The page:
What is worship? The earliest mention of public worship is found in Genesis 4:26, in the days of Seth and Enos: “Then began men to call upon the name of the Lord.” Psalm 100:2 exhorts us to “serve the Lord with gladness, and come into his presence with thanksgiving.” James urges us to “draw nigh to God, and he will draw nigh to you” (James 4:8). The apostle Paul also speaks of drawing near to God, by the “new and living way” consecrated for us in the person of Christ crucified, risen, and ascended into heaven as our High Priest (Heb. 10:19-22). Christ Himself said, “No man cometh unto the Father, but by me” (John 14:6).
What kind of worship is acceptable to God? This question lives throughout Scripture, beginning with the sacrifices of Cain and Abel (Gen. 4). One man’s offering was accepted, while the other’s was not. Why? Like all good works, true worship must proceed from faith and be performed according to God’s law and to His glory. God is worshiped whenever and wherever His Word is believed, His commands are obeyed, and His glory is exalted by intelligent creatures in heaven and on earth.
The Old Testament church existed in a world rife with polytheism, idolatry, and manmade forms of worship that were abominations in God’s sight. The first and second commandments (Ex. 20:3-6) address all three sins. They bind God’s people to worship Him in no other way than as He commands in His Word, proclaiming the jealousy of God for His worship and His determination to punish all who depart from it, while showing mercy to those who love and obey Him. God inflicted fiery death on Nadab and Abihu for offering “strange fire before the Lord, which he commanded them not” (Lev. 10:1-2); Hophni and Phinehas were slain in battle (1 Sam. 5:11) after they corrupted the worship of God, exploiting it for their own purposes (1 Sam. 2:17); and later the Lord struck Uzzah dead for his error in touching the ark of the covenant (2 Sam. 6:7).
The last chapter of the Bible addresses the same concern. In Revelation 22 John records how, in a moment of carelessness, he fell down to worship at the feet of an angel. He was instantly rebuked: “See thou do it not: for I am thy fellow servant, and of thy brethren the prophets, and of them which keep the sayings of this book: worship God” (Rev. 22:9).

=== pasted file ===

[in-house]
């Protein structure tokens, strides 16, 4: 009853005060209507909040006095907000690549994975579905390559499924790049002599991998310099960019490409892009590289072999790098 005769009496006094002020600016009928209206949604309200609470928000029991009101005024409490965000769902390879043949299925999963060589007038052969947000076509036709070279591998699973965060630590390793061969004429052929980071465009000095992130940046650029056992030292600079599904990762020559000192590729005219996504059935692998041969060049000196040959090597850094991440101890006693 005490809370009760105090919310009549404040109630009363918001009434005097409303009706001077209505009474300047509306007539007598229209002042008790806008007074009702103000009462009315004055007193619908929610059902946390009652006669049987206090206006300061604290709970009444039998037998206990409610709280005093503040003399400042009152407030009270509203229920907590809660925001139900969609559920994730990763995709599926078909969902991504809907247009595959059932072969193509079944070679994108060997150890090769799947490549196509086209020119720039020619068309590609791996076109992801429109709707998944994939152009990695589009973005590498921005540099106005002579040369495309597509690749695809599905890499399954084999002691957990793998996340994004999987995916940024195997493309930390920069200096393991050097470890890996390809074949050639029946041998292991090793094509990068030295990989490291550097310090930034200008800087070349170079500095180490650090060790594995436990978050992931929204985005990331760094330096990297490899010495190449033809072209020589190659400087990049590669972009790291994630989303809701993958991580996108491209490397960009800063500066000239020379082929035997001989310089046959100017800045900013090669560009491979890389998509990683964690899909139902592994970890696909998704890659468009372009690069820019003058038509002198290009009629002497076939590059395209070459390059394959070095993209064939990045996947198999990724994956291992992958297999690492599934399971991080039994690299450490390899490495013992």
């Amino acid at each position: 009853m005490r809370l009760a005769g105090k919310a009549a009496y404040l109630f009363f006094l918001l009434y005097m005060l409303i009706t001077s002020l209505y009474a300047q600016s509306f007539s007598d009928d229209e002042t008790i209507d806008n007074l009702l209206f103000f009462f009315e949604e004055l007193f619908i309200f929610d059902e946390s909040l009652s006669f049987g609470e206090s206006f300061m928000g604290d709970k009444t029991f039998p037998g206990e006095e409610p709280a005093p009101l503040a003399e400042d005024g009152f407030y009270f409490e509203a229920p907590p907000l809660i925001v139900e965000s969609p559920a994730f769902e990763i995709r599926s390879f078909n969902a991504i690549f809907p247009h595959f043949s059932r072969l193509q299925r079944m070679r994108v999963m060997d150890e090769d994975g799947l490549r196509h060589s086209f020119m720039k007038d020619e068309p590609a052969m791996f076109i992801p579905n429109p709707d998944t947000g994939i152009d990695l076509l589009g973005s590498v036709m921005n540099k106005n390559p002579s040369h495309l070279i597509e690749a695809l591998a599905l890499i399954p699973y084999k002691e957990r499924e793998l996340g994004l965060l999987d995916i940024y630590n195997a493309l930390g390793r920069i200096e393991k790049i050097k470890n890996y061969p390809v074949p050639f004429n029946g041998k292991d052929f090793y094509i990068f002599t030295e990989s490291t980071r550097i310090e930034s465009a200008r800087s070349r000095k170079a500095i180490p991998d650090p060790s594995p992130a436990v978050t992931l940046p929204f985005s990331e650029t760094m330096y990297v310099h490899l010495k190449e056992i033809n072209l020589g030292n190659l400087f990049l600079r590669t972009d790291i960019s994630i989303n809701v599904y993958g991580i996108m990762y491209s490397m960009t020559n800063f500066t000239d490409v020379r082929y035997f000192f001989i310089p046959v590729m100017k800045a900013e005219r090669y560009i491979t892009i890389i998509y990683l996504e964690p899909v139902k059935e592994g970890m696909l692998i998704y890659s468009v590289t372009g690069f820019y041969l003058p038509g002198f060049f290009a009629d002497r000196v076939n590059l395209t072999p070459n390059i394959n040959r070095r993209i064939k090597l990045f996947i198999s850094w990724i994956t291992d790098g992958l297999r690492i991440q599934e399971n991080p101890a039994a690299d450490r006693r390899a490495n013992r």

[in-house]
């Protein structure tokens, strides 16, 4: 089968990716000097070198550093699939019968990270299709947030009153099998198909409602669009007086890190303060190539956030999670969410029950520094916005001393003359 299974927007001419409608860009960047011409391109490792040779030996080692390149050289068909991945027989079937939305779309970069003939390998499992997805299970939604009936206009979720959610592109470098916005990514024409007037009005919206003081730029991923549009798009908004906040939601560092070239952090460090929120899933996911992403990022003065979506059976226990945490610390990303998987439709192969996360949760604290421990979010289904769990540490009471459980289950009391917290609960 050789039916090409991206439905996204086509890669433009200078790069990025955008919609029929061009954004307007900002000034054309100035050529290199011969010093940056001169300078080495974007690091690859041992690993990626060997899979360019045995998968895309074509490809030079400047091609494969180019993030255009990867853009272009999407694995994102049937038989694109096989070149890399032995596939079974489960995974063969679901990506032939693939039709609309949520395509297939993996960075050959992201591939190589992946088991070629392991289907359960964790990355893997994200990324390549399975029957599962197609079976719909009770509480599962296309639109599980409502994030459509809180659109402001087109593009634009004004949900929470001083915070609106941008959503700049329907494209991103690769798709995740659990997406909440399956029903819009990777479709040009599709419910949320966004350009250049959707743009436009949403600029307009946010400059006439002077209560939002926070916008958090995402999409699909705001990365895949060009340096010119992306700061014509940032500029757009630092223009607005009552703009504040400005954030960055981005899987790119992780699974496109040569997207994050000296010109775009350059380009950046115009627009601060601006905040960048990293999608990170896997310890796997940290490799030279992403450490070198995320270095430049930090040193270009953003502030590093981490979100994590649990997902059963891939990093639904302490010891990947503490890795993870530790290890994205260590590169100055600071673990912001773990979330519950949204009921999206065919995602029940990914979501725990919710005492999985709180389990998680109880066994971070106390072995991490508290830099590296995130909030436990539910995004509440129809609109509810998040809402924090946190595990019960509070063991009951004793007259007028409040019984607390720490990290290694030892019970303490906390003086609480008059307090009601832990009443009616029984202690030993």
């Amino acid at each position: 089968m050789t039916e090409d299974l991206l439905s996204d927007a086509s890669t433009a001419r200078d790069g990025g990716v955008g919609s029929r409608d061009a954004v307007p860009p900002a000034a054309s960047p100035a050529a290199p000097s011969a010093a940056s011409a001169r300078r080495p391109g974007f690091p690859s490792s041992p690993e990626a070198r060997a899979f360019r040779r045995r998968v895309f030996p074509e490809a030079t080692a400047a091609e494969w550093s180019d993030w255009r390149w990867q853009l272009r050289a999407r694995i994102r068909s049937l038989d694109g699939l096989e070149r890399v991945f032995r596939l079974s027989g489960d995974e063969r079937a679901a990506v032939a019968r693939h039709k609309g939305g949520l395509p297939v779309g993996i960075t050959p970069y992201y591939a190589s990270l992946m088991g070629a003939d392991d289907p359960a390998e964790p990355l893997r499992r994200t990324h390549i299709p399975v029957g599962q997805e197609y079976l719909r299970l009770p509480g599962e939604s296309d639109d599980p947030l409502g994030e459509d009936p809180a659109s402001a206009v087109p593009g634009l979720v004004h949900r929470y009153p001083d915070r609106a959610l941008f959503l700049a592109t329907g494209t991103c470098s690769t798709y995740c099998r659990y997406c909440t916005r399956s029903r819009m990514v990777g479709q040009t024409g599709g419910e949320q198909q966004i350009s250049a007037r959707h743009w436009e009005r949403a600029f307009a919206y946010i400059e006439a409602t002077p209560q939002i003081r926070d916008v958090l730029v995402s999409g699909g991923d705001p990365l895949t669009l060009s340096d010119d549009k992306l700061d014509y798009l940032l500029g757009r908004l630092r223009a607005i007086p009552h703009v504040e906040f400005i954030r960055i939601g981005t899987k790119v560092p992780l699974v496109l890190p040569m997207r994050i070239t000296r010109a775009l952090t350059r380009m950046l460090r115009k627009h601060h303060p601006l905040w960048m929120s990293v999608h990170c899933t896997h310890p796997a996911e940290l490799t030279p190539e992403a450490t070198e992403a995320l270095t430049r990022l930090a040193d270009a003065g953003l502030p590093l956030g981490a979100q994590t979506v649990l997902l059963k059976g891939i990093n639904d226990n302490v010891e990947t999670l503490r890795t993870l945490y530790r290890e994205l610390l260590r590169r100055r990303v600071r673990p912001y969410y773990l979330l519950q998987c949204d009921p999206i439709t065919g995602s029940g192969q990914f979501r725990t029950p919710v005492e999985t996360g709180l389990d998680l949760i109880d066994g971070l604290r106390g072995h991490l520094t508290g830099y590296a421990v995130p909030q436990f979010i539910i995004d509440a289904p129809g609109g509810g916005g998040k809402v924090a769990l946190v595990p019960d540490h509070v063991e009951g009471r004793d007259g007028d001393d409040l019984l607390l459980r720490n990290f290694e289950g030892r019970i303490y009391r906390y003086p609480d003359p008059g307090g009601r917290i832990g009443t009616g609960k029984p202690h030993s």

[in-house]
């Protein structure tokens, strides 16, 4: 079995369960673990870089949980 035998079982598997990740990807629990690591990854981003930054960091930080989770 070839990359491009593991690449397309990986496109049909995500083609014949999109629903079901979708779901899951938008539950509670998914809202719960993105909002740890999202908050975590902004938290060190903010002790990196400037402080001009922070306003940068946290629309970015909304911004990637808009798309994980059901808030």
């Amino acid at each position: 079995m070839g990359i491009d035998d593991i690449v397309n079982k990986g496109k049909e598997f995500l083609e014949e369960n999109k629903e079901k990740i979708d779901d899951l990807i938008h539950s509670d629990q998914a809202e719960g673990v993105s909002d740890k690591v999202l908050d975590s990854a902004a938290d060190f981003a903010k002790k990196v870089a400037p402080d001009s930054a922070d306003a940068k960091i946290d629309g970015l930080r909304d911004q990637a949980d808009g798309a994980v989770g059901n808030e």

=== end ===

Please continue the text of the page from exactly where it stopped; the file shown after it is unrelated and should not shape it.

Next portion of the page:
These examples have much to teach Christians today. Worship is not a matter of indifference, human tradition, or popular taste. Christ summarizes and confirms the teaching of the Old Testament, declaring that “God is a Spirit: and they that worship him must worship him in spirit and in truth” (John 4:24). We are still bound by the law of God to follow the acceptable way of worship He has instituted in His Word and regulated by His commandments.
Under the new covenant the ceremonies of the law have ceased and a simpler form of worship has been introduced by Christ and the apostles. Prayer with thanksgiving, the reading of Scripture, sound preaching and the faithful hearing of the Word, the singing of the Psalms, and the administration of the sacraments according to the command and example of Christ are all parts of the worship of God under the gospel.
History shows that the church under both testaments has been prone to corrupt the true worship of God with human innovations, to offer formal worship to God while withholding the love of the heart, or else to neglect true worship, turning aside to gods that are no gods or taking up practices that have no warrant in Scripture. Recent decades have seen the eruption of “worship wars” in many churches, pitting traditionalists against innovators. Many people feel free to do as they please. Errors and abuses will abound until we all agree to test all things by the Word of God (1 Thess. 5:21).
Extracted from: Reformation Heritage KJV Study Bible Notes